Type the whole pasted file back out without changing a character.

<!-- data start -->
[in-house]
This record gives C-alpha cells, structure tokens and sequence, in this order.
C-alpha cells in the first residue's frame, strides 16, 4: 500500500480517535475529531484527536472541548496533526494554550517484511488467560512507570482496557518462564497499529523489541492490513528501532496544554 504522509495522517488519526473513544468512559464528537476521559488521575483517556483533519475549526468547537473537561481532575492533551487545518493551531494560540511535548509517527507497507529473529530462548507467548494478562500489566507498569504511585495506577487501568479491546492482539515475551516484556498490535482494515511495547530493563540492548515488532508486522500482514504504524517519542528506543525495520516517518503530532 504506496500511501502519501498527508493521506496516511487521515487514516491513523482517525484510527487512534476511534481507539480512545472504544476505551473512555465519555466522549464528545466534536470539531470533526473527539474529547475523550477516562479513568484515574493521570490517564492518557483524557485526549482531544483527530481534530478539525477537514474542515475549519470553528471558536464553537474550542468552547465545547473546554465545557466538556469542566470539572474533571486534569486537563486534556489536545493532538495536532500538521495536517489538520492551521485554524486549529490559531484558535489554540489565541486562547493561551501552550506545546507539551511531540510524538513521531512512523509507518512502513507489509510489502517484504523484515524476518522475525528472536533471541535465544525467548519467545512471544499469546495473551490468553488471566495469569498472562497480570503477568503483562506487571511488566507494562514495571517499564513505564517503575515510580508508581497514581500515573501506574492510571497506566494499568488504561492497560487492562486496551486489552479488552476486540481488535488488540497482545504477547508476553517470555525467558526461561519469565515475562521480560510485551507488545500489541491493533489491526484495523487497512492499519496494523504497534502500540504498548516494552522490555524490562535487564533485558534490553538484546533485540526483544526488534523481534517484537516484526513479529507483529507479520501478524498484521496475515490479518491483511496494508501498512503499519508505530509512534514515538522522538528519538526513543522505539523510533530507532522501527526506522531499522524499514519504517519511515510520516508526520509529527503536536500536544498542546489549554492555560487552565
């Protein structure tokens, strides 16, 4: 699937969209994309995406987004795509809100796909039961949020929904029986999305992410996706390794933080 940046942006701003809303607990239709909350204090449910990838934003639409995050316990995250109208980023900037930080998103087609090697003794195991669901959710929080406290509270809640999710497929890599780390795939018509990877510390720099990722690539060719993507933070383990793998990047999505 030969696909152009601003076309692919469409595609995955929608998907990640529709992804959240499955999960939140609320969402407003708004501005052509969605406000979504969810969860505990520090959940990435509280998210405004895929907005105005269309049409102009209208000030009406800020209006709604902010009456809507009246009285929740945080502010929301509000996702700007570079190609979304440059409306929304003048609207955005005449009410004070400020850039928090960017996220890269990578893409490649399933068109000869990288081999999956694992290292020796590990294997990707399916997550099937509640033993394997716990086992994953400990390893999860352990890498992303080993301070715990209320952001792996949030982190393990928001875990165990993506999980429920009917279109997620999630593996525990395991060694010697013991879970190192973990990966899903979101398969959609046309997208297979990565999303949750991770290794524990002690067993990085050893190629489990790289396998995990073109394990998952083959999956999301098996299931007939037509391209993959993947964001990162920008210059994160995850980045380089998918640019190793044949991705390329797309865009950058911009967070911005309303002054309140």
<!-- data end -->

[in-house]
This record gives C-alpha cells, structure tokens and sequence, in this order.
C-alpha cells in the first residue's frame, strides 16, 4: 500500500480517535475529531484527536472541548496533526494554550517484511488467560512507570482496557518462564497499529523489541492490513528501532496544554 504522509495522517488519526473513544468512559464528537476521559488521575483517556483533519475549526468547537473537561481532575492533551487545518493551531494560540511535548509517527507497507529473529530462548507467548494478562500489566507498569504511585495506577487501568479491546492482539515475551516484556498490535482494515511495547530493563540492548515488532508486522500482514504504524517519542528506543525495520516517518503530532 504506496500511501502519501498527508493521506496516511487521515487514516491513523482517525484510527487512534476511534481507539480512545472504544476505551473512555465519555466522549464528545466534536470539531470533526473527539474529547475523550477516562479513568484515574493521570490517564492518557483524557485526549482531544483527530481534530478539525477537514474542515475549519470553528471558536464553537474550542468552547465545547473546554465545557466538556469542566470539572474533571486534569486537563486534556489536545493532538495536532500538521495536517489538520492551521485554524486549529490559531484558535489554540489565541486562547493561551501552550506545546507539551511531540510524538513521531512512523509507518512502513507489509510489502517484504523484515524476518522475525528472536533471541535465544525467548519467545512471544499469546495473551490468553488471566495469569498472562497480570503477568503483562506487571511488566507494562514495571517499564513505564517503575515510580508508581497514581500515573501506574492510571497506566494499568488504561492497560487492562486496551486489552479488552476486540481488535488488540497482545504477547508476553517470555525467558526461561519469565515475562521480560510485551507488545500489541491493533489491526484495523487497512492499519496494523504497534502500540504498548516494552522490555524490562535487564533485558534490553538484546533485540526483544526488534523481534517484537516484526513479529507483529507479520501478524498484521496475515490479518491483511496494508501498512503499519508505530509512534514515538522522538528519538526513543522505539523510533530507532522501527526506522531499522524499514519504517519511515510520516508526520509529527503536536500536544498542546489549554492555560487552565
């Protein structure tokens, strides 16, 4: 699937969209994309995406987004795509809100796909039961949020929904029986999305992410996706390794933080 940046942006701003809303607990239709909350204090449910990838934003639409995050316990995250109208980023900037930080998103087609090697003794195991669901959710929080406290509270809640999710497929890599780390795939018509990877510390720099990722690539060719993507933070383990793998990047999505 030969696909152009601003076309692919469409595609995955929608998907990640529709992804959240499955999960939140609320969402407003708004501005052509969605406000979504969810969860505990520090959940990435509280998210405004895929907005105005269309049409102009209208000030009406800020209006709604902010009456809507009246009285929740945080502010929301509000996702700007570079190609979304440059409306929304003048609207955005005449009410004070400020850039928090960017996220890269990578893409490649399933068109000869990288081999999956694992290292020796590990294997990707399916997550099937509640033993394997716990086992994953400990390893999860352990890498992303080993301070715990209320952001792996949030982190393990928001875990165990993506999980429920009917279109997620999630593996525990395991060694010697013991879970190192973990990966899903979101398969959609046309997208297979990565999303949750991770290794524990002690067993990085050893190629489990790289396998995990073109394990998952083959999956999301098996299931007939037509391209993959993947964001990162920008210059994160995850980045380089998918640019190793044949991705390329797309865009950058911009967070911005309303002054309140």